The transition from Singapore to Cambodia’s sprawling capital city Phnom Penh feels a bit like Marty McFly travelling from the pristine future to a Biff-ravaged alternate 1985. There’s not as much on fire, and no one calls anyone a “butthead”, but the relative comparison is sound.
First thing’s first – transport form the airport. March straight past the taxis, with their air-con and English-speaking drivers, and head for the marginally cheaper tuk-tuks beyond – you’re a backpacker now, remember? You don’t get taxis.
Mind you, taxis don’t break down on the frantically busy main road into town. You probably won’t have to wait 20 minutes while the poor tuk-tuk chap tries to fix it, before finally flagging down one of his mates to take you the rest of the way. And you won’t be sat in the back when your new tuk-tuk driver stops at every corner in town to ask directions.
The traffic in Phnom Penh is madness; to cross the road your only option is to jaywalk… nay, “jaywalk” is too timid a term. One must openly throw oneself from the precipice, like Indiana Jones taking that leap of faith over the chasm in Last Crusade. You simply must believe you will survive. Swarana was in jaywalking heaven.
Phnom Penh is dusty, polluted, littered, busy and loud. In a word, it’s chaos, which made me feel like we were properly back on the road, after the relative (and appreciated) luxury we’d enjoyed in KL, Melaka and Singapore. Travelling isn’t travelling without a certain level of discomfort.
Our first two nights were in a hotel a block north of the National Museum and maybe two blocks west of the riverfront, where scores of bars offer cheap booze and tasty eats on rooftops or open-air balconies, from which you can watch vessels chugging up the Mekong.
We first dined opposite our hotel in a little restaurant called David’s Noodles. We watched David himself (recognised from newspaper clippings on the wall) create the noodles from a blob of dough – flinging, stretching, thumping and twisting until the mound became mee. Tasted great too.
We soon moved to a hostel in the trendy area of Boeung Keng Kang 1 (BKK1), the Mad Monkey, a recommendation from Fabio. We splurged a little, opting for a family room, because they were otherwise full. It turns out the hostel has expanded into the gorgeous “villa” building opposite, boasting a huge, wide wooden staircase, our own rooftop balcony and beautiful furniture throughout. No television or fridge in our room, but the bathroom was immaculate and the bed was superb. Well worth $30 a night.
The boozing is par for the course with one of these hostels – international drinking competitions, hours of beer pong (I fail to grasp the attraction) and a bar crawl around the area (which was admittedly a proper rollick). It’s mostly kids messing about, hoping to get laid.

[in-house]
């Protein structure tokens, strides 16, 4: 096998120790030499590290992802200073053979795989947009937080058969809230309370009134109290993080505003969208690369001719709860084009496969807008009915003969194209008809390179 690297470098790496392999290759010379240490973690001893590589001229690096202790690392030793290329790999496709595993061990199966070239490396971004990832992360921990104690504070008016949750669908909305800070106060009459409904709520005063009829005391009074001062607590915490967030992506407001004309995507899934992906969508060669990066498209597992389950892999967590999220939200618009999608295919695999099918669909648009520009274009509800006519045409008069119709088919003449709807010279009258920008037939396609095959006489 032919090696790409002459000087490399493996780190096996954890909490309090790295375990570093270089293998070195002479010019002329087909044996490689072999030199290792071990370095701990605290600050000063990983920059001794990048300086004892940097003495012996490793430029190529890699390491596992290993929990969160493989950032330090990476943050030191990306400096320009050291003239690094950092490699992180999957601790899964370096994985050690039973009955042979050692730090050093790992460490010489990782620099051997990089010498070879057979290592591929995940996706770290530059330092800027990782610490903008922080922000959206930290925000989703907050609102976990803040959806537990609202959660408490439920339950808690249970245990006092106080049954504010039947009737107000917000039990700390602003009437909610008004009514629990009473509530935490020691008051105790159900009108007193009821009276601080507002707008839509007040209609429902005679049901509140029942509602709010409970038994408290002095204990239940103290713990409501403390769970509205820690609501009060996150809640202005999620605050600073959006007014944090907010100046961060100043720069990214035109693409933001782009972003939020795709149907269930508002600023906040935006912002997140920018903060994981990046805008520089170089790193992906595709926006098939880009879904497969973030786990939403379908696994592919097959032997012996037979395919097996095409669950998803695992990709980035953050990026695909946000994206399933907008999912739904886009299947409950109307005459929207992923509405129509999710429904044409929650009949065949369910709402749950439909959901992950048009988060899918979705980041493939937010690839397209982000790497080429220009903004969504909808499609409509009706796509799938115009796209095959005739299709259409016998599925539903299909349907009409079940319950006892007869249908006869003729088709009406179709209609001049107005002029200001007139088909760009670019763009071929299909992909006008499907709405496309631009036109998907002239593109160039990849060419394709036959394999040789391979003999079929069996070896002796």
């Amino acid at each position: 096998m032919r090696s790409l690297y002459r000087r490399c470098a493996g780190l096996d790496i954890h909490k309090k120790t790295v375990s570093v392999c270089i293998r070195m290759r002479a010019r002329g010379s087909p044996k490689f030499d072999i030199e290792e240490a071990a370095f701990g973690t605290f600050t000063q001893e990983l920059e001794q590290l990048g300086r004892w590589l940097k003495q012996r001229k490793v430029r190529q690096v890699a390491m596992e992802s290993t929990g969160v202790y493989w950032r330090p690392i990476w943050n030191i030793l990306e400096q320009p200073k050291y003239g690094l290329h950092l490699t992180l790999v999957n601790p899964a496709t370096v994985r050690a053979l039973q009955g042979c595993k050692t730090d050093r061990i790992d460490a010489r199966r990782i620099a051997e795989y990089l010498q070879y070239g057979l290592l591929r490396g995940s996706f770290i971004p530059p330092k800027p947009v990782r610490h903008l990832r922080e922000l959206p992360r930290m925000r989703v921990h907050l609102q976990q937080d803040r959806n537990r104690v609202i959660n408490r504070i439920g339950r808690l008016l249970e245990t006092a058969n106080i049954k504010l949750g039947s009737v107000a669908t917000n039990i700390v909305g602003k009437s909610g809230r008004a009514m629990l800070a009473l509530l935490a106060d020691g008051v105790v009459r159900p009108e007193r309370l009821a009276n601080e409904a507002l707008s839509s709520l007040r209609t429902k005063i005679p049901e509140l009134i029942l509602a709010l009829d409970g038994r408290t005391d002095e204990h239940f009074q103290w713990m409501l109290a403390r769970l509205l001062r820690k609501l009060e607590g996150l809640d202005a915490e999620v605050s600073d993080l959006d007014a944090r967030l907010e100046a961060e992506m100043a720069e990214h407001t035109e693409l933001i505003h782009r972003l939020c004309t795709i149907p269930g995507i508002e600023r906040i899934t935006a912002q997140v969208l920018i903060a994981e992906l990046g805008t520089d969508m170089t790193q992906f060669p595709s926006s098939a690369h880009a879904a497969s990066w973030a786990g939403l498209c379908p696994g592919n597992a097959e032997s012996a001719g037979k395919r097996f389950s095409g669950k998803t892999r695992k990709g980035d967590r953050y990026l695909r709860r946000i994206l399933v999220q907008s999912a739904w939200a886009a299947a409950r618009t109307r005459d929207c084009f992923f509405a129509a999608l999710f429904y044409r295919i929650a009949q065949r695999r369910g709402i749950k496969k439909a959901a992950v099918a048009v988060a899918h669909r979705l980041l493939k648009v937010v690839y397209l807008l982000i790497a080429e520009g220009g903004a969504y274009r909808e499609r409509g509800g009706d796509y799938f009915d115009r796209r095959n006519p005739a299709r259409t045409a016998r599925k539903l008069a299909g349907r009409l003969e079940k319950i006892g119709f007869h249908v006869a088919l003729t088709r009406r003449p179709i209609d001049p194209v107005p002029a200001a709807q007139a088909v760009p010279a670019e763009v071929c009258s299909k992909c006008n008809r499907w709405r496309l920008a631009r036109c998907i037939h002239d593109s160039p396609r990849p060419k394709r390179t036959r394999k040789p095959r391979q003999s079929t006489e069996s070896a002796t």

One boy we noticed – who we christened “the embryo” – got all excited when Shaggy’s It Wasn’t Me got played, and did a sweet, gangly, happy dance. Turns out he was only 18, a German kid travelling on his own. Bless ‘is little cottons!
Alcohol is blessedly cheap here, particularly in comparison to cash-cremating Singapore. A mug of beer can be as cheap as 50 cents, and cocktails around $2.50 are not uncommon.
Unfortunately, with cheap booze comes sex tourists. There is a strong, near-irrefutable correlation between cheap alcohol and filthy western scumbags. Kep, on the coast, is a little pricier than Phnom Penh and its mostly devoid of them. Thankfully in the capital, they mainly prowl around Street 51, which we renamed Area 51 due to the high alien population and probable abundance of anal probes.
If you want to avoid the putrid stench of their soul-crushing guilt, don’t worry; these scumbags have no interest whatsoever in culture or history, which this city is awash with. So you can delve right in without being reminded of the country’s unfortunate relationship with the dregs of western society.
For instance, one place you’ll only find lovely people is on a cooking course. We arranged for a half-day course with Frizz Restaurant, for about $15 apiece – which includes, of course, eating the fruits of your labour. First off, they take you round the food markets, pointing out spices and vegetables, and the guide buys what we’ll need for lunch.
Then it’s back to a kitchen, on the third floor of what must be a cooking school. We made fried spring rolls, filled with shredded carrot and taro, and a most excellent chilli dipping sauce. Finally, we were taught the Khmer classic, fish amok.